Thursday, December 31, 2009

What's that country thing?

 A band at the country music festival in Ustron, Poland, 2009. Photo (c) Ruth Ellen Gruber

By Ruth Ellen Gruber

Just a year ago, I posted about the Polish country singer Michael Lonstar and his song "What's this country thing?" in which he tries to explain the country western phenomenon to a skeptic. The gist of the song is Lonstar's answers to a "lady" who asks the question, "What's this country thing" -- i.e. what is the appeal of country music. In Europe, where hardcore fans often dress up in wild west attire (and drink a lot... and line-dance a lot...), country music is often scorned by the mainstream. Lovers of pure American country music are sometimes embarrassed by the raucous "scene" -- such as that associated with the trucker festivals and other big events, where a carnival atmosphere can prevail.

Here's a link now to a post on the 9513 blog -- an anthology of artists' responses to the question "what is country music?"

The responses are fascinating -- and reflect what European musicians and fans have told me over and over: i.e. that "country" is more than music,  a "way of life;" that the love the songs for the stories they tell, etc etc.

Here, for example, is Dolly Parton's response:
“Country music, I believe, are ordinary stories told in an extraordinary way, certainly by extraordinary people in most cases. I think it’s just real life, and it’s almost like life’s soap opera, with all the pain, all the joy, all the heartache, all the emotions that a human being has. Country music has a way of doing that in the best way possible.”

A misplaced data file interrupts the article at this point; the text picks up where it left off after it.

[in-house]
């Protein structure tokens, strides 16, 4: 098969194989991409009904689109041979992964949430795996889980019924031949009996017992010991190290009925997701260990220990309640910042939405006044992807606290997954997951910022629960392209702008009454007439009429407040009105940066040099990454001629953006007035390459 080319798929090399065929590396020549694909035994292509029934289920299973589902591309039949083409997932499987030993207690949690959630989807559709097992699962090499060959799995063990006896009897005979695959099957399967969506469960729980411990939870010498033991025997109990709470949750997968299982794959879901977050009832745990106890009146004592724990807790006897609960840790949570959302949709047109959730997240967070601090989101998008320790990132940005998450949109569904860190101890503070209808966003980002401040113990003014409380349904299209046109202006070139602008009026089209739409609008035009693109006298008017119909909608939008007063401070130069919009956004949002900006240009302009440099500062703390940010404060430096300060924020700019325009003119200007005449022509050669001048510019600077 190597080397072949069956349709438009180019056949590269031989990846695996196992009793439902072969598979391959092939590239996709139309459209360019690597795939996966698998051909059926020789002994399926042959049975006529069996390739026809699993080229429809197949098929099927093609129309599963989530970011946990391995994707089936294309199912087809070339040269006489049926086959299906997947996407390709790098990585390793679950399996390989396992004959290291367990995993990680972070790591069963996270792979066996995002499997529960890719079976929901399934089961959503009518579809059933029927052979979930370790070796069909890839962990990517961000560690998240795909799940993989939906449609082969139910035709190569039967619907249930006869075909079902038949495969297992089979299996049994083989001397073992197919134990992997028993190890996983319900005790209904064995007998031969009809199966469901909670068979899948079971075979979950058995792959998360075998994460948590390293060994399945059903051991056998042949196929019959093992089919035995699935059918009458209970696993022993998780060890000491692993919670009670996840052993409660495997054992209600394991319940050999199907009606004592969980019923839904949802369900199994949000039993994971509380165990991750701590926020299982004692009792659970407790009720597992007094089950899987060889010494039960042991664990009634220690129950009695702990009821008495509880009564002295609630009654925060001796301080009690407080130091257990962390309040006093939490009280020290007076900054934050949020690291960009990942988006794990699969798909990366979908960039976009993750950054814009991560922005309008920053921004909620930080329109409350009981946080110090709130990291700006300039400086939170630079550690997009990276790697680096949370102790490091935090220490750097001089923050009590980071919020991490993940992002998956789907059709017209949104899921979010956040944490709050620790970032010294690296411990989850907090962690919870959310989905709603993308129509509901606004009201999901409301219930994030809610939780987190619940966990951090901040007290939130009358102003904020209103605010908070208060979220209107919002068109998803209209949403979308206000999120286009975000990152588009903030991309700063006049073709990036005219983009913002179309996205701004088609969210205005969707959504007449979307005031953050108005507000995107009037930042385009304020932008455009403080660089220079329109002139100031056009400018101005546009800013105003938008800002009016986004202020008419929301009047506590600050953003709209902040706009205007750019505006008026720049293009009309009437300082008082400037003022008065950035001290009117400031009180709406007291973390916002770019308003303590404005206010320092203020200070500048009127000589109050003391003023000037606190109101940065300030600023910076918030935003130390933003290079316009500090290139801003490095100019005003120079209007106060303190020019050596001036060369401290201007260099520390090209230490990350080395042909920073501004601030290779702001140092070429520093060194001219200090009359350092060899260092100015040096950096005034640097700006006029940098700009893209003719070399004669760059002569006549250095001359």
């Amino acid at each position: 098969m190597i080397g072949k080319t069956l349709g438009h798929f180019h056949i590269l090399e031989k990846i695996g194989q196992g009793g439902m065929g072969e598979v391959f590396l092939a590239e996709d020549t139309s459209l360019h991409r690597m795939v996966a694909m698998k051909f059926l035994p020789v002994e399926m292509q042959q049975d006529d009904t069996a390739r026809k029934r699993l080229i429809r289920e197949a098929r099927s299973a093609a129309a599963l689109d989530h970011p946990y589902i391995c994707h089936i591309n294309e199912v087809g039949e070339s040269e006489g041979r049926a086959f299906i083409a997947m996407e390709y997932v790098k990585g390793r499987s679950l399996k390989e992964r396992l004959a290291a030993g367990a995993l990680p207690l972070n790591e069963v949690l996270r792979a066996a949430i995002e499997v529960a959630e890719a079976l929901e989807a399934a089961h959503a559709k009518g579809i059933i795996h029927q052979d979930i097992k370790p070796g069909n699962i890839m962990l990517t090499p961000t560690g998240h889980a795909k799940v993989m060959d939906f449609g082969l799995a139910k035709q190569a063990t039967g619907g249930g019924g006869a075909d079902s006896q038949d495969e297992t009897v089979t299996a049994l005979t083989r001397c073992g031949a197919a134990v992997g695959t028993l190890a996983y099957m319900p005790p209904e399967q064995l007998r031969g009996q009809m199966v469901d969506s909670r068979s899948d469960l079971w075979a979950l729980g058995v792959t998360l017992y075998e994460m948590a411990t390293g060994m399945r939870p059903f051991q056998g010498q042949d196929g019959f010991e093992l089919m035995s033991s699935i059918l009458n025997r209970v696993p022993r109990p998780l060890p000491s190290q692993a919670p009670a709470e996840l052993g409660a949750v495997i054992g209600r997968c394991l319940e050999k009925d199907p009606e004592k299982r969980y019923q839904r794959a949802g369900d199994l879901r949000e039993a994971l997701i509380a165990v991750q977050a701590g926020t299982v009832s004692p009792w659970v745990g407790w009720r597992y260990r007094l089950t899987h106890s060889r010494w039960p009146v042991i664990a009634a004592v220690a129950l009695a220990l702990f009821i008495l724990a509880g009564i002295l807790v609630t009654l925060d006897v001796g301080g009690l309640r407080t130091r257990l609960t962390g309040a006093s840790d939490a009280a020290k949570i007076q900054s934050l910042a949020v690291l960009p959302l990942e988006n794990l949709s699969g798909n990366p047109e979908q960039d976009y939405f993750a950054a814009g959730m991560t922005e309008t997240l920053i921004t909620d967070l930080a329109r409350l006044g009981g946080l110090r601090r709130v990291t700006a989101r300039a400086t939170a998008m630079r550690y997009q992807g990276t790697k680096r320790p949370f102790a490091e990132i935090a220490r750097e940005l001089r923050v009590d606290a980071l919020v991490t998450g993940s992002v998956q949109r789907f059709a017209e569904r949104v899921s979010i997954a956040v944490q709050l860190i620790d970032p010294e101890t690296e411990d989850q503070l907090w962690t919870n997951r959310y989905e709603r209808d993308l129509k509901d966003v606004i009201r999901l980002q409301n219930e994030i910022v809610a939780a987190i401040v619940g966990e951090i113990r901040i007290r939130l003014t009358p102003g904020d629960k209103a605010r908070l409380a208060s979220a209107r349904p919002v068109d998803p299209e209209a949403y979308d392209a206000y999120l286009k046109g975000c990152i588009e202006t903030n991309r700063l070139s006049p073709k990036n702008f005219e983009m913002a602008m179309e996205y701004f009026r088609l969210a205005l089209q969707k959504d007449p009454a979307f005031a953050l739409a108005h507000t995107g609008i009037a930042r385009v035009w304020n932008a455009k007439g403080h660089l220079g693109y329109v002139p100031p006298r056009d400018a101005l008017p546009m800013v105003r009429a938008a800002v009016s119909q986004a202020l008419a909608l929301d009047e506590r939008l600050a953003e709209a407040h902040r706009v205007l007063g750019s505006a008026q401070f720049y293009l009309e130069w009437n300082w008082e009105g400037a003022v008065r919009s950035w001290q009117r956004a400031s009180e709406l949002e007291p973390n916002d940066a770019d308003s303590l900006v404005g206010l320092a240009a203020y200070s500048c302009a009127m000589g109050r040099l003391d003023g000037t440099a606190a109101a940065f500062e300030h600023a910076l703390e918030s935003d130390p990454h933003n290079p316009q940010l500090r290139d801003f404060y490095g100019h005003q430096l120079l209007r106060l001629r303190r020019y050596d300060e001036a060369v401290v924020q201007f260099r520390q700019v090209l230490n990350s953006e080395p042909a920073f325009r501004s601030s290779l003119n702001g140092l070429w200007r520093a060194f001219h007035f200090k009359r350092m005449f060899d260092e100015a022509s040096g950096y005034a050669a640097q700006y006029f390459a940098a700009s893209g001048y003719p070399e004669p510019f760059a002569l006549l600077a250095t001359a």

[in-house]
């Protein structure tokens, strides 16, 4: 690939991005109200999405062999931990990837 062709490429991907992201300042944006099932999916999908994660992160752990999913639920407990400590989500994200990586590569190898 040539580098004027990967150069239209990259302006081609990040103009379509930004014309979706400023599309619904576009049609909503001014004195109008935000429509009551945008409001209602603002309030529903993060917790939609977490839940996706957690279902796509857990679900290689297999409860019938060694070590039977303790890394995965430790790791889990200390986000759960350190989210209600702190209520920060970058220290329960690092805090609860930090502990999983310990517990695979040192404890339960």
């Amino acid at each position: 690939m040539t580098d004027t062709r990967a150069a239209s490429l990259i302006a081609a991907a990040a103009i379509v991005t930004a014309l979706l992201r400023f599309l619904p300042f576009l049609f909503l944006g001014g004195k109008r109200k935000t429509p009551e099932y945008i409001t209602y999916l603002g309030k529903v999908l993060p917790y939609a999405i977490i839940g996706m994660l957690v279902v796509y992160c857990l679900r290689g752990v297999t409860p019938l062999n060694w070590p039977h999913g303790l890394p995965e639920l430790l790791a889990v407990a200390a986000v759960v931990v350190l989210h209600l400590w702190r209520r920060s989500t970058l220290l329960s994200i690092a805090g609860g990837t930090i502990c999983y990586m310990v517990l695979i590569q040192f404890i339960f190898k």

Read the full story HERE

Monday, December 28, 2009

Cowboy social networking site

By Ruth Ellen Gruber

The Austin Statesman runs a very interesting story about a new Cowboy/Wild West oriented social networking site called
This year, husband-and-wife team Chris and Kelly Cooper [...] have been working on a new social network as an offshoot of their marketing company, Cowboy Syndicate. includes message boards, photo areas and other staples of social networking sites, but it has a distinct country/Western feel. [...] The diversity of our members is intriguing. Our members range in age from 16 to 75 and hail from all over the world — the U.S., Canada, the U.K., Japan, Sweden, Australia, France and more. All of our members, no matter where they come from, have a love for both Western and mainstream lifestyles.
         Read Full Story

I haven't signed up yet, but I probably will!

One of the site's sponsors in Stetson, and the home page currently features a big ad for a Stetson contest that members can enter.